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    Old but good. Archive.org has a copy from 2010, should we add a date to the title?

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      It’s a lot older than that. Talking about FreeBSD 4.9…

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          1) Adjust the color scheme. It makes it somewhat difficult to read though the site.

          This was #1 on my feedback list, too. :-)

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      Decent article and, even if it is a little dated, the core message is still relevant.

      Loved this quote, which oddly enough I’d never encountered in my 20+ years of using *BSD:

      BSD is what you get when a bunch of Unix hackers sit down to try to port a Unix system to the PC. Linux is what you get when a bunch of PC hackers sit down and try to write a Unix system for the PC.

      Particularly relevant in the era of systemd et al. Hmm, it’s just reminded me of reading Bill and Lynne Jolitz’s 386BSD articles in DDJ when I was a schoolkid and trying to make head or tail of them.

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        “BSD is for people who love Unix. Linux is for people who hate Microsoft.” is a relevant quote, supposedly attributed to Theo de Raadt, but I can’t seem to find any source.

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          A quick web search finds the quote as I remember it (“Linux is for people who hate Windows. BSD is for people who love Unix.”), unattributed.

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            The quote from deraadt@ is “Linux people do what they do because they hate Microsoft. We do what we do because we love Unix” from this article.

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            the core message is still relevant

            Is it really? Gentoo Linux evolved in a better *BSD replacement under all aspects.

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              Gentoo is nice, I guess, but to me it doesn’t feel like BSD at all. As a user I see GNU utils, man pages lacking quality, no SIGINFO and not much coherence. As a sysadmin I see a Linux boot sequence, from bootloader to init scripts, and other management utils, such as partitioning tools. As a programmer I see glibc.

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                Look at Portage and not just at how “recipes” are no longer makefiles, but shell scripts. Look at all the extra functionality compared to *BSD ports: https://projects.gentoo.org/pms/6/pms.html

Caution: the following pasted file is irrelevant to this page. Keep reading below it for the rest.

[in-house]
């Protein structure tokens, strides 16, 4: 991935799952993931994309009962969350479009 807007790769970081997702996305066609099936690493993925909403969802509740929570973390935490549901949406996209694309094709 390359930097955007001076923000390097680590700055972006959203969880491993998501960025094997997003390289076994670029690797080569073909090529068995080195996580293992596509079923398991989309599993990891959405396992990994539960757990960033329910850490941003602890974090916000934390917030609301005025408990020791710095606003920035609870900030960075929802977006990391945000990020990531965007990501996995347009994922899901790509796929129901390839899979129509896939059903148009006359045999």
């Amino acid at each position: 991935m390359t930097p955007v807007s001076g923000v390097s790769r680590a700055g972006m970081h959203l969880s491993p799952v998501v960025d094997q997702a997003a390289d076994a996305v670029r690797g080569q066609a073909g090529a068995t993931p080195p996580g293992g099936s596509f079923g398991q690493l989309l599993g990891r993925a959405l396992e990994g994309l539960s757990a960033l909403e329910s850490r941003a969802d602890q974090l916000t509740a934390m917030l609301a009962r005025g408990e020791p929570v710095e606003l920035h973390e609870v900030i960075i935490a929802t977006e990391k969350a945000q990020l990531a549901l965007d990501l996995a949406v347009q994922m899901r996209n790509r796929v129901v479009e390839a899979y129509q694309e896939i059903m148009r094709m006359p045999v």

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                  What extra functionality do you mean?

                  I used Gentoo for two years in 2014-2015 and liked it, and I may use it again soon. But it’s just not s BSD system, and BSD is not only (or even primarily) about ports.

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            I tried installing FreeBSD on my laptop a while ago, it was all fine and dandy until I realized I couldn’t get X to run because Baytrail. T_T

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              The BSDs have a slower pace of development, it’s true. However I find that less stuff in the base system is obviously broken – it either works or does not. And it’s well-documented to boot!

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                That looks super cool. I really want it. But… baytrail. -_- more like betrayal, of me, by my past self, by buying FreeBSD unsupported hardware for dirt cheap.

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                  FWIW, OpenBSD has support for Bay Trail in 5.9: http://www.openbsd.org/59.html

                  inteldrm(4) has been updated to Linux 3.14.52, adding initial support for Bay Trail and Broadwell graphics.

                  (DRM here refers to Direct Rendering Manager, not Digital Rights Management)

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                    Tempted to try… can one set up a live usb thing like I recall I could do with Ubuntu where you kinda get to try the system before you install? I’m very much enticed by the idea of a freebsd system, and I have yet to fully tweak this instance of Linux. Maybe a huge backup if I know it works, but that’s all.

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                      I use OpenBSD so I’m not as sure about FreeBSD. You could run the installer from one USB stick and install to a second USB stick. OpenBSD doesn’t have a live CD with a desktop to my knowledge, but it was easy to install X using the installer, and get XFCE binary packages after booting the new system.

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                        Sooooooo two sticks, one comp. Got it.

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                FWIW, many Linux distributions struggled with Bay Trail support as a lot (all?) of the systems had 32-bit EFI even though the CPU is 64-bit, making installation of a 64-bit OS tricky (the Linux assumption was 64-bit system has 64-bit EFI).